And if I find I can reliably hear a difference I will report back, and upload (or identify) the test file. (In the past I have felt quite confident I could detect a more liquid sound with greater than 16-bits, but the proof of the pudding will be in the ABX testing.)
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.halverhahn
post Feb 26 2008, 17:28
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Even it is comparing apples with oranges:

Do you expect to hear differences between 16 bit and 24 bit at normal listenig conditions, when you can't seperate 192kbit CBR-MP3 vs. Original CD-16bit/44kHz rip?!

Any lossy Encoder does much more "harm" to the sound, then 24bit audio is noiseshaped & dithered to 16bit audio.


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digital
post Feb 27 2008, 10:37
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Wow: Nov 2nd 2006 to Feb 27th, 2008Ö and still waiting for A/B/X-able material (!)

Cool thread nonetheless - Iím just hoping that someone will be able to source two lossless .wav files in the aforementioned bitrates. I'll offer to host em' free for a couple of years if someone can dig them up in the first place.

Andrew D.
www.cdnav.com
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knutinh
post Feb 27 2008, 10:43
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Since DVD-A can now be ripped, having 24/96 stereo material is not an issue.

The success of 16 vs 12 bit tests should tell us a lot about the prospect of 24 vs 16 being detactable, I cant understand why those arent properly discussed.

The line between test-signal and music is blurred when you search for killer-samples. Lets just say something like "any snip of sound less than 30s long that is normalised to 0dB FS and still comfortable to listen to?"

Caution
Is it concievable that the 24bit version might sound different but worse than dithered 16bits in some PCs if 24 bits was truncated to 16 bits by soundcard/OS?

-k
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Kees de Visser
post Feb 27 2008, 11:51
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QUOTE (knutinh @ Feb 27 2008, 10:43) *
Caution
Is it concievable that the 24bit version might sound different but worse than dithered 16bits in some PCs if 24 bits was truncated to 16 bits by soundcard/OS?
Good point. Any playback chain that is not capable of processing 24 bits correctly is not suitable for this kind of testing.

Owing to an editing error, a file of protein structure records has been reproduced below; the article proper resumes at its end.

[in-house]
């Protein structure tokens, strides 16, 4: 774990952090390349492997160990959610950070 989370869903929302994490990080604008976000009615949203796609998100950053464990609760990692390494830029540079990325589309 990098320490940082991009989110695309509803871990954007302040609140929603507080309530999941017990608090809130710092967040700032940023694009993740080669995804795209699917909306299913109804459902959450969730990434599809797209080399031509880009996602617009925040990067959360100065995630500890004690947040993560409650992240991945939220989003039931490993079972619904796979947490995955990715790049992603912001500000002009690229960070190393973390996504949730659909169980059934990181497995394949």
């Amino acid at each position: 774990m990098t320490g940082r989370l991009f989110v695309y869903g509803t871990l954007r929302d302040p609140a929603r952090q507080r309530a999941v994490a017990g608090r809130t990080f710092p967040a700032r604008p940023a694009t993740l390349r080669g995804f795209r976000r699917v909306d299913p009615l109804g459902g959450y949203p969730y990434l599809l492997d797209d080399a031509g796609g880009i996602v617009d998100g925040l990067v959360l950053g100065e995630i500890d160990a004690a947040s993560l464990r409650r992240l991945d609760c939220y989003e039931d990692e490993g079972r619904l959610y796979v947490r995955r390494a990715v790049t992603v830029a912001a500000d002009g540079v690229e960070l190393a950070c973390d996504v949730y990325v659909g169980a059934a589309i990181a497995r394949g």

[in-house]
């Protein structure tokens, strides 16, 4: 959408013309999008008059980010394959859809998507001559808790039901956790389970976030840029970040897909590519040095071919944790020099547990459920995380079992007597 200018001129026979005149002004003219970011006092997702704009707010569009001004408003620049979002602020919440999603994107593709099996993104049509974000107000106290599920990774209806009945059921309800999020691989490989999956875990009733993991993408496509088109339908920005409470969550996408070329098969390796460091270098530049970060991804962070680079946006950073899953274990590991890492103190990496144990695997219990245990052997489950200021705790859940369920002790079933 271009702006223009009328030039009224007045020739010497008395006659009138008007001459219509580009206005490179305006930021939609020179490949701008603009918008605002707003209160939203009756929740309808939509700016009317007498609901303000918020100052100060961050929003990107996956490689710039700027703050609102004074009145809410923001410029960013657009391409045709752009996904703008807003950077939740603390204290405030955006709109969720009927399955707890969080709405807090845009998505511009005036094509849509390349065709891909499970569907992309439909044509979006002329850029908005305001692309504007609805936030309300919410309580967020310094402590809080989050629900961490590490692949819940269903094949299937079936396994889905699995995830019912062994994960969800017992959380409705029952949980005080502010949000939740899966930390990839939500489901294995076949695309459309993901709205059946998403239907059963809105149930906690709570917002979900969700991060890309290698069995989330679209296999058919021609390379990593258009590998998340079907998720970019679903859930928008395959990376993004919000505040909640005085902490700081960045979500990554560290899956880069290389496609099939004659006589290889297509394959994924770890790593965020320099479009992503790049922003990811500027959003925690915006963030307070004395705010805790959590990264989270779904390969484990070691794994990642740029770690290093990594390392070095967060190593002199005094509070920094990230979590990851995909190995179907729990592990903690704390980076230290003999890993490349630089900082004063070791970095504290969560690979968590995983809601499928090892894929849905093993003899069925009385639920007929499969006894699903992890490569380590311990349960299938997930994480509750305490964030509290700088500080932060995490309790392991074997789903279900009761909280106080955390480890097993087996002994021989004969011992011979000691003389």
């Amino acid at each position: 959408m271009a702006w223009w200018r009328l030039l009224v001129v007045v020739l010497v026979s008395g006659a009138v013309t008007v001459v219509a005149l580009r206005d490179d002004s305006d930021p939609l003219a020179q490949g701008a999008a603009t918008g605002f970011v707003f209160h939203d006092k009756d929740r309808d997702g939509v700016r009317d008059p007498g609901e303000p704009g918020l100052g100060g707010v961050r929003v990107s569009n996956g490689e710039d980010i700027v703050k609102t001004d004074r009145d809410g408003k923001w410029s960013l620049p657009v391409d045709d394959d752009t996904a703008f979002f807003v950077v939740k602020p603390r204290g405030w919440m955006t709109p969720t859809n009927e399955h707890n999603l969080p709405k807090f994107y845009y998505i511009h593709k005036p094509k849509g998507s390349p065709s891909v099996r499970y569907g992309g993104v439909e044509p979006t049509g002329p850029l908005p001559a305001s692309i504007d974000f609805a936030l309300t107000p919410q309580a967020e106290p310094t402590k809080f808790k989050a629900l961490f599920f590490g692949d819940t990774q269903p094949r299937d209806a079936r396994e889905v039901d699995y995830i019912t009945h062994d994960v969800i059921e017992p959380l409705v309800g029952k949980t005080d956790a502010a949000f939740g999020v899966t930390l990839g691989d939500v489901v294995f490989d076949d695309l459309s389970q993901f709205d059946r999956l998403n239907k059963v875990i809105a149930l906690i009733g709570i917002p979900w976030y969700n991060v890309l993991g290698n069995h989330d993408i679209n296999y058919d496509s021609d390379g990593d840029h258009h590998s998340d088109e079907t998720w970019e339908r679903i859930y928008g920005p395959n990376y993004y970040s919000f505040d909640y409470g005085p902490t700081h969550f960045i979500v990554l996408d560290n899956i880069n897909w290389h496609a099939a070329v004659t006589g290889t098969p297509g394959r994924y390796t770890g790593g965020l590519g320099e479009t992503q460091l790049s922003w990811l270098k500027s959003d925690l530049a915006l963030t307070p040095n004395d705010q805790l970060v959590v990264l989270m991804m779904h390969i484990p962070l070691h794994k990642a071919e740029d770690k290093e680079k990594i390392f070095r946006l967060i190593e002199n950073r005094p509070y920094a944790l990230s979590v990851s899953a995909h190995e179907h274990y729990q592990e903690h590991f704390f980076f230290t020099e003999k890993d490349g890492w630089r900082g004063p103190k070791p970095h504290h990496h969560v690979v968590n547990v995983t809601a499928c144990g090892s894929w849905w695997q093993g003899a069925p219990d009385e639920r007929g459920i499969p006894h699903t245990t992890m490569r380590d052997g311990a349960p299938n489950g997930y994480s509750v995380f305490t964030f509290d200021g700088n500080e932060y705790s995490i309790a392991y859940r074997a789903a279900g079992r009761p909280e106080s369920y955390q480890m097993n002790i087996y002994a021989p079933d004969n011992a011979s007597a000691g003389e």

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GeSomeone
post Feb 27 2008, 12:10
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I remember remarks (don't know where) that indicate that "a slow fade out" could be one of the things you might want to try. In effect bits are gradually taken away during a fade out.

The reason we see 24 bits anyway is probably the idea (as said before) that it is useful during recording/editing in the studios and so why not leave it without reduction (regardless if a difference can be heard at home). But, sorry, that has nothing to do with proof. laugh.gif


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knutinh
post Feb 27 2008, 15:00
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I think that the difference between 12 bits and 16 bits is a lot easier to prove, both due to technical and perceptual issues.

If one tries 12 vs 16 first, and cannot proove the difference, then continuing with 16 vs 24 is a waste of time (either due to your equipment, ears, room, content... ).

-k
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MLXXX
post Feb 27 2008, 16:59
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QUOTE (knutinh @ Feb 28 2008, 00:00) *
I think that the difference between 12 bits and 16 bits is a lot easier to prove, both due to technical and perceptual issues.

If one tries 12 vs 16 first, and cannot proove the difference, then continuing with 16 vs 24 is a waste of time (either due to your equipment, ears, room, content... ).

-k

True, however 12 bits is very easy to pick simply by listening for the background noise, at a normal listening level, so perhaps a more reasonable initial challenge would be to try with 14 bits.

For example, there is a well presented set of samples at this webpage of the PC ABX Web Site. Here are my results from this evening, mainly involving 12 bits vs 16 bits:-
Sample 2.2.6 (Triangle 44.1KHz 12 bits) is much noisier than sample 2.2.1 (Triangle 44.1KHz 16 bits).

The poor quality of 12 bits is even more stark with the gliding tone samples. Artefacts are clearly audible in sample 1.1.7 (Tone sweep 44.1KhZ, 12 bit, undithered) but sample 1.1.2 (Tone sweep 44.1KHz, 16 bit, dithered) is of good quality.

However, even that 16 bit sample can be heard to have slight deficiencies if you listen to the last section of it at high gain, and compare it with sample 1.1.1 (Tone sweep 44.1KHz, 24 bit). To satisfy hydrogenaudio protocol I confirmed the samples sounded different with ABX testing, but I had no hesitation identifying which sample was which, just through noise levels.

Turning to the piano extracts provided on the webpage, the recording is very noisy and the difference between the 44.1Khz 12-bit sample (2.1.6) and the 16-bit sample (2.1.2) is not particularly obvious [to my ears]. I find it disappointing that such a poor sample was used.

If I start with an ordinary 16-bit file of quiet music, drop the volume level by 24dB, save the file, open the file and raise the volume level by 24dB I think this should get rid of about 4 least significant bits, leaving 12 bits. I performed this procedure tonight and the noise introduced was apparent, even at a normal listening level.